Celebrated Metis poet delivers poignant view of residential school life

Joan Crate’s novel Black Apple takes readers inside a 1940s Prairies school
Donna Bailey Nurse
A group of female students and a nun pose in a classroom at Cross Lake Indian Residential School in Cross Lake, Manitoba in a February 1940 archive photo. A Canadian policy of forcibly separating aboriginal children from their families and sending them to residential schools amounted to "cultural genocide," a six-year investigation into the now-defunct system found on June 2, 2015. The residential school system attempted to eradicate the aboriginal culture and to assimilate aboriginal children into mainstream Canada, said the long-awaited report by the Truth and Reconciliation Commission of Canada. (Library and Archives Canada/Reuters)

no creditBLACK APPLE

By Joan Crate

Crate, a Metis novelist and poet, builds her novel around a unique literary relationship between a lonely Aboriginal girl at a residential school and the head nun who prepares her for the convent. She delivers a poignant, intimate view of a harsh residential school life. And yet her exploration remains somewhat one-dimensional, barely resonating beyond the central characters to the troubled relationship between Canadians and First Nations.

The story opens on the Prairies just after the Second World War, where two white men arrive at the cabin that seven-year-old Sinopaki shares with her family. They have come to take her away to St. Mark’s residential school for girls. At St. Mark’s, nuns rename her Rose Marie. It is a cold, sterile place where Rose Marie sees the ghosts of girls who’ve perished from malnourishment, as well as a phantom nun and priest from the scandalous past.

Mother Grace, the aging nun who runs the school, is depicted as patient and decent if not exactly kind, committed to turning Aboriginal girls into good Canadian Catholics. But she also wavers in her faith, and is terribly bored by the pettiness and politics of the women she rules over. She finds renewed purpose in Rose Marie, whom she secretly adopts into her heart, giving her private spiritual training—and preventing her from returning to her family. As headmistress she is also responsible for the unspeakable violence in the school. She sometimes hears bloodcurdling cries from the dorm but she is just too tired to respond.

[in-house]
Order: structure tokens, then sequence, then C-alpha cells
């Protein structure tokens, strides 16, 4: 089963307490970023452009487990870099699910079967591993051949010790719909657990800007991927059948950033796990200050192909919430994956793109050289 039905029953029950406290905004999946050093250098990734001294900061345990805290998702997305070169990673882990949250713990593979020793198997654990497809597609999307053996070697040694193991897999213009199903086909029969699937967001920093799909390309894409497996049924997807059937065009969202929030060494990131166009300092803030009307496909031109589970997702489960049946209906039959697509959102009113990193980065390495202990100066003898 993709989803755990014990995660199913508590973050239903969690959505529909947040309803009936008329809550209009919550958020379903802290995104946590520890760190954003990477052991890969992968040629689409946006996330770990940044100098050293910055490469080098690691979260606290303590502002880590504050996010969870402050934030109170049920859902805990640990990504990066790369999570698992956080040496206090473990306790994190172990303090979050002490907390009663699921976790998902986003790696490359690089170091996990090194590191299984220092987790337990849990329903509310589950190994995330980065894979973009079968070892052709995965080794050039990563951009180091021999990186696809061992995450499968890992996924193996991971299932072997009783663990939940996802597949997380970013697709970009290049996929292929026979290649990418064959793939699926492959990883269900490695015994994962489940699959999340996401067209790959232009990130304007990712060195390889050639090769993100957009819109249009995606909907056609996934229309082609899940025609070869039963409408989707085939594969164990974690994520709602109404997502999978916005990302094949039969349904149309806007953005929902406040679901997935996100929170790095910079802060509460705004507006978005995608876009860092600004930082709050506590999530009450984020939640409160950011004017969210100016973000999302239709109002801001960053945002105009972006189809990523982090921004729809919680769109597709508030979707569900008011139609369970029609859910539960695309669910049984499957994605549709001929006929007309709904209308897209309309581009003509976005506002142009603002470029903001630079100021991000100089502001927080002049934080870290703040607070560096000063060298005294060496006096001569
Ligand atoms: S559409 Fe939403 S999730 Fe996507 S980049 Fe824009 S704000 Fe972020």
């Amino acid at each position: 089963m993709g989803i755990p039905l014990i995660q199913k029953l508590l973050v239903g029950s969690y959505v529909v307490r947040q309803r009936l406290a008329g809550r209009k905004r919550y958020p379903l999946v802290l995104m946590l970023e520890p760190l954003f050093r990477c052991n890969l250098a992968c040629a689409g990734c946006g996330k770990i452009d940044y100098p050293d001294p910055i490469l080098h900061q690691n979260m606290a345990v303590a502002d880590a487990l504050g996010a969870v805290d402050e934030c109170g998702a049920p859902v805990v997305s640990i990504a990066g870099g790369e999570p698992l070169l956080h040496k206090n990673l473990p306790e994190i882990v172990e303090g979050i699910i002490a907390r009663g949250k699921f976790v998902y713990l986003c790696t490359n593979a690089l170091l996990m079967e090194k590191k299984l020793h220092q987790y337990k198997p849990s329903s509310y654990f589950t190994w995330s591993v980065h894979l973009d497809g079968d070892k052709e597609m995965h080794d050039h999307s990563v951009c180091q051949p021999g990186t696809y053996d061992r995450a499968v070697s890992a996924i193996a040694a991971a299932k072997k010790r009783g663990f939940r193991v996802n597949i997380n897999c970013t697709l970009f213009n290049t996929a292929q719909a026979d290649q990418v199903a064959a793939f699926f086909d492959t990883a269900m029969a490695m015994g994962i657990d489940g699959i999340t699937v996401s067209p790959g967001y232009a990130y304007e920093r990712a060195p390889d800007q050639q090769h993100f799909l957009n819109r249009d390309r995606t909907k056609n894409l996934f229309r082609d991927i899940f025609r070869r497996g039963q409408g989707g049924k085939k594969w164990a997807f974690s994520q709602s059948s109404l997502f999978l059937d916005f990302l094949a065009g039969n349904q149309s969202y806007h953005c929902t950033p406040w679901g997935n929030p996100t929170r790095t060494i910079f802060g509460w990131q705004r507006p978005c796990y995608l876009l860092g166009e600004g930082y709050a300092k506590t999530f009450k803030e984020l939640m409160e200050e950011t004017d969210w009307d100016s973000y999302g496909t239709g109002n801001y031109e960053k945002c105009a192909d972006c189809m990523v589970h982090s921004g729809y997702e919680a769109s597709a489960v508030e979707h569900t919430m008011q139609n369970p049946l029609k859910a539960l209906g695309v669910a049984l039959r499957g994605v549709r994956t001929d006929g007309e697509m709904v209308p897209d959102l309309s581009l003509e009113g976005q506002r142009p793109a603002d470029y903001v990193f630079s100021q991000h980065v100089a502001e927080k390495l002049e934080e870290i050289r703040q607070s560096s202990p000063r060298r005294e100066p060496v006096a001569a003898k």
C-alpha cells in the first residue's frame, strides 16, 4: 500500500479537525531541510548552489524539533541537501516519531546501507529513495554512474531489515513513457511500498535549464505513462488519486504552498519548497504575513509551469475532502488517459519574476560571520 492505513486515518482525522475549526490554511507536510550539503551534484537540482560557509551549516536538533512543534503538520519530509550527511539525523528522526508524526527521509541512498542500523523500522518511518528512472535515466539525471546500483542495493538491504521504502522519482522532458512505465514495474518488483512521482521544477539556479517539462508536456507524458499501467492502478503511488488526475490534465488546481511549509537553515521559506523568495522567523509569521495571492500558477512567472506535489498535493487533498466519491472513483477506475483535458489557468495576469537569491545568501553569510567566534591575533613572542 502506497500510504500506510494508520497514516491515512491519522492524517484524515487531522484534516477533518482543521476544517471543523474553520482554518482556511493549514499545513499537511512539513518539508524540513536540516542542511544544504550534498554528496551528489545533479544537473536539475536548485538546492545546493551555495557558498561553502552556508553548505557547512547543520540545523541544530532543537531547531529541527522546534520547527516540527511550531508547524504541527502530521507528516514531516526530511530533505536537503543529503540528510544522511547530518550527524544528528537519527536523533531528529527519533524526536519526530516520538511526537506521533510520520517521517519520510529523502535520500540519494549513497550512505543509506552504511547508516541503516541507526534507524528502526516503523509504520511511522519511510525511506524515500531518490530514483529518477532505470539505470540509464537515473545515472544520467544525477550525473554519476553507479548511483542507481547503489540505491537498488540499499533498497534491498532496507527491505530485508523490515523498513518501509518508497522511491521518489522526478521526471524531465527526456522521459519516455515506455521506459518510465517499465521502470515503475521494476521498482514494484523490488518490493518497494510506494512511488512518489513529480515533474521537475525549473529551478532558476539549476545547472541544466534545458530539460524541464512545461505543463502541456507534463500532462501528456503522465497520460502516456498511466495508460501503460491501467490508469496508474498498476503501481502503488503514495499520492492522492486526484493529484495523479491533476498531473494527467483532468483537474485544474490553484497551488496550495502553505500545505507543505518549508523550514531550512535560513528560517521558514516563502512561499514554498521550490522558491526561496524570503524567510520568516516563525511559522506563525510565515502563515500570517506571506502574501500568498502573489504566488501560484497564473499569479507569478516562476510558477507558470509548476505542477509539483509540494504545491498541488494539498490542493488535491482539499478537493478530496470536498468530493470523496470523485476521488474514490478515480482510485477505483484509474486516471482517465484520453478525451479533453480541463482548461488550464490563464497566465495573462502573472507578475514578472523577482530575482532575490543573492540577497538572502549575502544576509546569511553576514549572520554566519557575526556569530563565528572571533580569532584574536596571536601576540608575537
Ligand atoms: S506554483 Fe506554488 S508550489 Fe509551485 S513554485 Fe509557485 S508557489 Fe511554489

Mother Grace is an ambiguous figure meant to demonstrate the complexity of the white people running the residential school system. Yet even if a person is sometimes nice, allowing children in your care to be beaten is wicked. Starving children practically to death is wicked. Using political influence to keep a child from her loving father is wicked. Mother Grace is a very wicked woman and Crate’s unwillingness to thoughtfully interrogate this truth is mystifying, and weakens her book.

A theme of defeat pervades this work. Rose Marie resents her father’s inability to remove her from St. Mark’s. She resents the seeming powerlessness of her people. And the impermeable whiteness of her world makes her doubt her traditional beliefs. Finally, late in the novel she does develop a sense of agency. But as the only character moving through a stalled history, she’s just not enough.